…Or maybe there are underlying problems that need fixing first. It happens…

Example: a few years ago, a client hired me to write a letter that would generate leads for a call centre. But during the research phase, I unearthed a few gremlins:

  • Their call handling process was dreadful – so leads were getting lost in the system.
  • Their lead conversion was poor, because agents were working from a dud script.
  • Their follow-up was non-existent. If they didn’t close the deal on the phone, the prospect would never hear from them again.
  • Their sales tracking was weak. They didn’t know which marketing channels generated leads – so they couldn’t focus money and effort on the stuff that worked.
  • Plus, they had no testing process. No way to run one message against another, and declare a winner. So they’d never find the best possible versions of their letters and emails.

When I took this back to the client, we had to conclude that the whole sales funnel was broken…so it would have been crazy to refill it with expensive leads.

We needed to fix things first: work through the whole snag list before we’d deem it safe to invest in a new mailshot.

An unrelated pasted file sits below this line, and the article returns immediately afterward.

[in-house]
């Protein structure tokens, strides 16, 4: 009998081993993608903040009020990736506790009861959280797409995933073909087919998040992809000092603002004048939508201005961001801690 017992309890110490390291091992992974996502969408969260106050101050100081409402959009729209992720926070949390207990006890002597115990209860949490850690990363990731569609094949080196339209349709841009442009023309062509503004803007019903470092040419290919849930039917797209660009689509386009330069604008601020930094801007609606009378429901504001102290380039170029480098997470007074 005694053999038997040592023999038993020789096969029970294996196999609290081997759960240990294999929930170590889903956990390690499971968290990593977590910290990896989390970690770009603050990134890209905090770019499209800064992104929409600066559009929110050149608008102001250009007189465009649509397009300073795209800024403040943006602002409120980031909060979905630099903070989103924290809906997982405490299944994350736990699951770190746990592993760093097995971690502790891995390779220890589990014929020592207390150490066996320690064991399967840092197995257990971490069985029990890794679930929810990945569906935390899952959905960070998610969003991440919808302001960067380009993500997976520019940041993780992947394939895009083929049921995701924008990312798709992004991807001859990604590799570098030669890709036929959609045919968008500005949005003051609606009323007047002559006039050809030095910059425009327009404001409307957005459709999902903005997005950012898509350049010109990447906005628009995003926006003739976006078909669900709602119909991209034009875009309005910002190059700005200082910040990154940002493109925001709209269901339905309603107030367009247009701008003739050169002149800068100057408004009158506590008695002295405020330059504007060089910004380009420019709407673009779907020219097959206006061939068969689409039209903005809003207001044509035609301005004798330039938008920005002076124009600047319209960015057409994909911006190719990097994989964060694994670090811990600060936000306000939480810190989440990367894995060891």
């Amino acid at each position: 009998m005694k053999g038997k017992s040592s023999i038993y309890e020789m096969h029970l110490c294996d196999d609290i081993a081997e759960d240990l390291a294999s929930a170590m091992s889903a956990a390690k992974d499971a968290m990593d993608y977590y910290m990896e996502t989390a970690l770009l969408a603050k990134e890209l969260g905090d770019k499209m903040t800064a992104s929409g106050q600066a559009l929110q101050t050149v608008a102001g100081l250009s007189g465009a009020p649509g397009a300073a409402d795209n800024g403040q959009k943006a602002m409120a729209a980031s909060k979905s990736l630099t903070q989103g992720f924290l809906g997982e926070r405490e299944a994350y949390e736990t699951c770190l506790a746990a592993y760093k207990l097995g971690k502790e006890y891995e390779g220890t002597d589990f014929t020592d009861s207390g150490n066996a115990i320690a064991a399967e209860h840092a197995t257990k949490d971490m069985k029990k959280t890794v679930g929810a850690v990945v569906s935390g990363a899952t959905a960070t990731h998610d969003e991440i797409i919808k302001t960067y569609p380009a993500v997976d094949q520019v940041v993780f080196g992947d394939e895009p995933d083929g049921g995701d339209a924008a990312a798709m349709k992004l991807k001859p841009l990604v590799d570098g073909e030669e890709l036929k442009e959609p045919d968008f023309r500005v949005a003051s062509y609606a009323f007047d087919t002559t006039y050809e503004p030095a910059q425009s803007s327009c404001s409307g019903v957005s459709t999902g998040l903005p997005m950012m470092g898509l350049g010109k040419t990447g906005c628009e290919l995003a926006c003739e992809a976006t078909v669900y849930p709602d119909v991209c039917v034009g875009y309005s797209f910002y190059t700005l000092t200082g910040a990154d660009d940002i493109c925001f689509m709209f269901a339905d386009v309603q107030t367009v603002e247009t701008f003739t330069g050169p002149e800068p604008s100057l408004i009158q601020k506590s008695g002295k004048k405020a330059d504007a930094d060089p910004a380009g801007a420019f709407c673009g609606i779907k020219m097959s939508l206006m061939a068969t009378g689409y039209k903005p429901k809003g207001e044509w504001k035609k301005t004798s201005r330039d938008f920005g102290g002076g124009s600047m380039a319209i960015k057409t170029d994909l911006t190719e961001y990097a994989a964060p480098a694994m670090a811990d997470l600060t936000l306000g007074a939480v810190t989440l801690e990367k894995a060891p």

It delayed things, of course. But it was one step back to take two forward… a sensible move, you’d agree.

So – I’m asking you to do the same before you dive into a new project. To take some time at the start, to ask a few questions and make a few plans. And I hope my new book is going to help you through that process.

Of course, I don’t know you, and how much you know about this already – so you’ll have to forgive me if you feel I’m teaching you to suck eggs here and there!

That’s unavoidable, sorry, if we want to cover all bases.

So, the book starts with the much-debated question: what is marketing anyway? In this section, we quickly run through a dummy campaign to show you the thinking behind a decent strategy.

Then, we’ll work through the 7 major decisions you’ll need to make at the start: your target audience, your offer, your route to market, and more.

Then finally, we’ll turn it all into a watertight brief. We’ll go through a set of questions that will give your copywriter all the facts and emotional hooks they’re going to need.

Work through the whole thing, and you’ll have a sound basis for your next campaign.

If you like the sound of that, you can claim a free copy via the link below.

Then do your planning – make your decisions – before you start the race.

I promise, it’ll save you the misery of running at full pelt… only to realise you’ve been hurtling down the wrong track.

For a free copy of James’ new book Before You JFDI, go to www.jamesthecopywriter.co.uk.